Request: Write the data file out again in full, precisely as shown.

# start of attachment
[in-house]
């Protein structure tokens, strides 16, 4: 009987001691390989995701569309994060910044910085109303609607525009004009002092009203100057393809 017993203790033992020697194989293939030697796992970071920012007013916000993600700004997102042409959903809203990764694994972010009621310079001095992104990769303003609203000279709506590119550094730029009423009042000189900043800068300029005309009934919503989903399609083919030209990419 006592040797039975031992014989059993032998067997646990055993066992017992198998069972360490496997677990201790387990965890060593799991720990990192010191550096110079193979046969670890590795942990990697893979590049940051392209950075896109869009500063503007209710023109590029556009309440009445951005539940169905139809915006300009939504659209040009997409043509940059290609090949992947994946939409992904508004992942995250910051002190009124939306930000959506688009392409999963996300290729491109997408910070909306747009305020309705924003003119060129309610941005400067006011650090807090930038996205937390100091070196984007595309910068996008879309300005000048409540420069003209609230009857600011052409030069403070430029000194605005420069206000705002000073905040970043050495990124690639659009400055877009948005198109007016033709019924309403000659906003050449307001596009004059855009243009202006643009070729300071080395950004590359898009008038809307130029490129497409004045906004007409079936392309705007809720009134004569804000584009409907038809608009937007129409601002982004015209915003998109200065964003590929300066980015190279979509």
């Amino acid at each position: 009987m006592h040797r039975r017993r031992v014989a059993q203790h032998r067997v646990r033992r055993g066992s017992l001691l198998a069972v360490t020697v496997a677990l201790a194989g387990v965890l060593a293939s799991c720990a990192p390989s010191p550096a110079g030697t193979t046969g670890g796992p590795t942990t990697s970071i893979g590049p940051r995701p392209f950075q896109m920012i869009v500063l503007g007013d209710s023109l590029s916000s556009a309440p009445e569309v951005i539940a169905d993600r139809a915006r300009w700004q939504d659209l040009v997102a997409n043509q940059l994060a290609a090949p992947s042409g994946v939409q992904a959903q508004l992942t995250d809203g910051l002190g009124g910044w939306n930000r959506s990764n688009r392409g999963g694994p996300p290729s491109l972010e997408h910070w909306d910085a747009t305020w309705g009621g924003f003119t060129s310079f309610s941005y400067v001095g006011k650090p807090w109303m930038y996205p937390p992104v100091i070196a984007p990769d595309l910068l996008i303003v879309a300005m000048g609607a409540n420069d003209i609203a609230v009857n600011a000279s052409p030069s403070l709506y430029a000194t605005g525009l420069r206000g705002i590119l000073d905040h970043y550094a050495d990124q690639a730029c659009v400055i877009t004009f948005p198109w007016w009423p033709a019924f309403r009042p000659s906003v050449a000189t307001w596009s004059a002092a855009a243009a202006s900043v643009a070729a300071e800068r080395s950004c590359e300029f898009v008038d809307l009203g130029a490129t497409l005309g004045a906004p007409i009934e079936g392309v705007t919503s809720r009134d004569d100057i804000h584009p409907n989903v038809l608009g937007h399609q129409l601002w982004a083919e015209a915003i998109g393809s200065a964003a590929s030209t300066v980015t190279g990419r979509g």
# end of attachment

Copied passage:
[in-house]
């Protein structure tokens, strides 16, 4: 009987001691390989995701569309994060910044910085109303609607525009004009002092009203100057393809 017993203790033992020697194989293939030697796992970071920012007013916000993600700004997102042409959903809203990764694994972010009621310079001095992104990769303003609203000279709506590119550094730029009423009042000189900043800068300029005309009934919503989903399609083919030209990419 006592040797039975031992014989059993032998067997646990055993066992017992198998069972360490496997677990201790387990965890060593799991720990990192010191550096110079193979046969670890590795942990990697893979590049940051392209950075896109869009500063503007209710023109590029556009309440009445951005539940169905139809915006300009939504659209040009997409043509940059290609090949992947994946939409992904508004992942995250910051002190009124939306930000959506688009392409999963996300290729491109997408910070909306747009305020309705924003003119060129309610941005400067006011650090807090930038996205937390100091070196984007595309910068996008879309300005000048409540420069003209609230009857600011052409030069403070430029000194605005420069206000705002000073905040970043050495990124690639659009400055877009948005198109007016033709019924309403000659906003050449307001596009004059855009243009202006643009070729300071080395950004590359898009008038809307130029490129497409004045906004007409079936392309705007809720009134004569804000584009409907038809608009937007129409601002982004015209915003998109200065964003590929300066980015190279979509």
């Amino acid at each position: 009987m006592h040797r039975r017993r031992v014989a059993q203790h032998r067997v646990r033992r055993g066992s017992l001691l198998a069972v360490t020697v496997a677990l201790a194989g387990v965890l060593a293939s799991c720990a990192p390989s010191p550096a110079g030697t193979t046969g670890g796992p590795t942990t990697s970071i893979g590049p940051r995701p392209f950075q896109m920012i869009v500063l503007g007013d209710s023109l590029s916000s556009a309440p009445e569309v951005i539940a169905d993600r139809a915006r300009w700004q939504d659209l040009v997102a997409n043509q940059l994060a290609a090949p992947s042409g994946v939409q992904a959903q508004l992942t995250d809203g910051l002190g009124g910044w939306n930000r959506s990764n688009r392409g999963g694994p996300p290729s491109l972010e997408h910070w909306d910085a747009t305020w309705g009621g924003f003119t060129s310079f309610s941005y400067v001095g006011k650090p807090w109303m930038y996205p937390p992104v100091i070196a984007p990769d595309l910068l996008i303003v879309a300005m000048g609607a409540n420069d003209i609203a609230v009857n600011a000279s052409p030069s403070l709506y430029a000194t605005g525009l420069r206000g705002i590119l000073d905040h970043y550094a050495d990124q690639a730029c659009v400055i877009t004009f948005p198109w007016w009423p033709a019924f309403r009042p000659s906003v050449a000189t307001w596009s004059a002092a855009a243009a202006s900043v643009a070729a300071e800068r080395s950004c590359e300029f898009v008038d809307l009203g130029a490129t497409l005309g004045a906004p007409i009934e079936g392309v705007t919503s809720r009134d004569d100057i804000h584009p409907n989903v038809l608009g937007h399609q129409l601002w982004a083919e015209a915003i998109g393809s200065a964003a590929s030209t300066v980015t190279g990419r979509g």